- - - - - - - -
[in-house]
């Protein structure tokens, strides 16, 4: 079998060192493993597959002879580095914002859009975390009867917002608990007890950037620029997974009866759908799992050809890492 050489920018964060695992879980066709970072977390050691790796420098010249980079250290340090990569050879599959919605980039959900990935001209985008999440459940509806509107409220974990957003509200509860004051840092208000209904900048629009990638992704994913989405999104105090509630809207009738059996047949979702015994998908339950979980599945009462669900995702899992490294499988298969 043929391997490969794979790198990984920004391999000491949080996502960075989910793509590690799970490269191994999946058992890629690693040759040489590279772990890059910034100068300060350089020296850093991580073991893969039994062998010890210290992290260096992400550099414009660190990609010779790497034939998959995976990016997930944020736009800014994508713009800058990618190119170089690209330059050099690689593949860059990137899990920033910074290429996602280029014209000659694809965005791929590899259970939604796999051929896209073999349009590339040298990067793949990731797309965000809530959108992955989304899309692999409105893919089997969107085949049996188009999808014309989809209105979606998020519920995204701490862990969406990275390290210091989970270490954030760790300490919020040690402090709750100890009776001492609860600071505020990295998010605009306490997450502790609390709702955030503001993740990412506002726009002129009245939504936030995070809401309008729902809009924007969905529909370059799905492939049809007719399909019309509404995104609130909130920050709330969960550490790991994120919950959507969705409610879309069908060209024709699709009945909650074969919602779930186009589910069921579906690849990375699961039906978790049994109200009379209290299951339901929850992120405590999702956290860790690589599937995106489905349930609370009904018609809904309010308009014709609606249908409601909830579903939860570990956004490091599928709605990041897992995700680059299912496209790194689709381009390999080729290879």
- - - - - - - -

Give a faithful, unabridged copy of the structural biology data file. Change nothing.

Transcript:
[in-house]
């Protein structure tokens, strides 16, 4: 079998060192493993597959002879580095914002859009975390009867917002608990007890950037620029997974009866759908799992050809890492 050489920018964060695992879980066709970072977390050691790796420098010249980079250290340090990569050879599959919605980039959900990935001209985008999440459940509806509107409220974990957003509200509860004051840092208000209904900048629009990638992704994913989405999104105090509630809207009738059996047949979702015994998908339950979980599945009462669900995702899992490294499988298969 043929391997490969794979790198990984920004391999000491949080996502960075989910793509590690799970490269191994999946058992890629690693040759040489590279772990890059910034100068300060350089020296850093991580073991893969039994062998010890210290992290260096992400550099414009660190990609010779790497034939998959995976990016997930944020736009800014994508713009800058990618190119170089690209330059050099690689593949860059990137899990920033910074290429996602280029014209000659694809965005791929590899259970939604796999051929896209073999349009590339040298990067793949990731797309965000809530959108992955989304899309692999409105893919089997969107085949049996188009999808014309989809209105979606998020519920995204701490862990969406990275390290210091989970270490954030760790300490919020040690402090709750100890009776001492609860600071505020990295998010605009306490997450502790609390709702955030503001993740990412506002726009002129009245939504936030995070809401309008729902809009924007969905529909370059799905492939049809007719399909019309509404995104609130909130920050709330969960550490790991994120919950959507969705409610879309069908060209024709699709009945909650074969919602779930186009589910069921579906690849990375699961039906978790049994109200009379209290299951339901929850992120405590999702956290860790690589599937995106489905349930609370009904018609809904309010308009014709609606249908409601909830579903939860570990956004490091599928709605990041897992995700680059299912496209790194689709381009390999080729290879």